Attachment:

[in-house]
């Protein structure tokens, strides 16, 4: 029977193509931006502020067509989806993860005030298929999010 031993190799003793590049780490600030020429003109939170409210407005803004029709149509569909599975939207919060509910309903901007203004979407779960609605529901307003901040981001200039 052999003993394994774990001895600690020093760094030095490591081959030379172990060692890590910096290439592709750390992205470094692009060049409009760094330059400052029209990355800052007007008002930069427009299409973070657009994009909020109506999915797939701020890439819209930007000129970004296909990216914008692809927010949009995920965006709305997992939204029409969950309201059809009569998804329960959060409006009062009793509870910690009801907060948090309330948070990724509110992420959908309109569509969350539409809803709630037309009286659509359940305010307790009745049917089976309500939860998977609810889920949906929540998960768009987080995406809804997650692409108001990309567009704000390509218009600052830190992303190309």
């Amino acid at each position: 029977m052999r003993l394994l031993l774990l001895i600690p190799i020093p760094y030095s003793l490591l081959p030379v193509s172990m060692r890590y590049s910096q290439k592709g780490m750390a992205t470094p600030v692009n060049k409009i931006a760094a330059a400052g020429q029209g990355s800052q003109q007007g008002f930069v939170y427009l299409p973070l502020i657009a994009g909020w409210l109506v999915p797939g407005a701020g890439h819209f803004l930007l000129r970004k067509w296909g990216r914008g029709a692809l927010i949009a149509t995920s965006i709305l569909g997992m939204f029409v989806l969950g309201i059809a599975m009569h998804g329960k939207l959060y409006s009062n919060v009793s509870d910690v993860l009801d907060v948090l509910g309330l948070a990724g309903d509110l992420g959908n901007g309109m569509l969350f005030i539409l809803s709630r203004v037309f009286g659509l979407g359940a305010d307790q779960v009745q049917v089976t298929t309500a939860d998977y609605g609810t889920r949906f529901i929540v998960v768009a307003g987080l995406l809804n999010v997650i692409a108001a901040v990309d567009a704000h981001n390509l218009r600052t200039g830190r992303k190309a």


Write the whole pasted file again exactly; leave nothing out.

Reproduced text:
[in-house]
């Protein structure tokens, strides 16, 4: 029977193509931006502020067509989806993860005030298929999010 031993190799003793590049780490600030020429003109939170409210407005803004029709149509569909599975939207919060509910309903901007203004979407779960609605529901307003901040981001200039 052999003993394994774990001895600690020093760094030095490591081959030379172990060692890590910096290439592709750390992205470094692009060049409009760094330059400052029209990355800052007007008002930069427009299409973070657009994009909020109506999915797939701020890439819209930007000129970004296909990216914008692809927010949009995920965006709305997992939204029409969950309201059809009569998804329960959060409006009062009793509870910690009801907060948090309330948070990724509110992420959908309109569509969350539409809803709630037309009286659509359940305010307790009745049917089976309500939860998977609810889920949906929540998960768009987080995406809804997650692409108001990309567009704000390509218009600052830190992303190309």
């Amino acid at each position: 029977m052999r003993l394994l031993l774990l001895i600690p190799i020093p760094y030095s003793l490591l081959p030379v193509s172990m060692r890590y590049s910096q290439k592709g780490m750390a992205t470094p600030v692009n060049k409009i931006a760094a330059a400052g020429q029209g990355s800052q003109q007007g008002f930069v939170y427009l299409p973070l502020i657009a994009g909020w409210l109506v999915p797939g407005a701020g890439h819209f803004l930007l000129r970004k067509w296909g990216r914008g029709a692809l927010i949009a149509t995920s965006i709305l569909g997992m939204f029409v989806l969950g309201i059809a599975m009569h998804g329960k939207l959060y409006s009062n919060v009793s509870d910690v993860l009801d907060v948090l509910g309330l948070a990724g309903d509110l992420g959908n901007g309109m569509l969350f005030i539409l809803s709630r203004v037309f009286g659509l979407g359940a305010d307790q779960v009745q049917v089976t298929t309500a939860d998977y609605g609810t889920r949906f529901i929540v998960v768009a307003g987080l995406l809804n999010v997650i692409a108001a901040v990309d567009a704000h981001n390509l218009r600052t200039g830190r992303k190309a």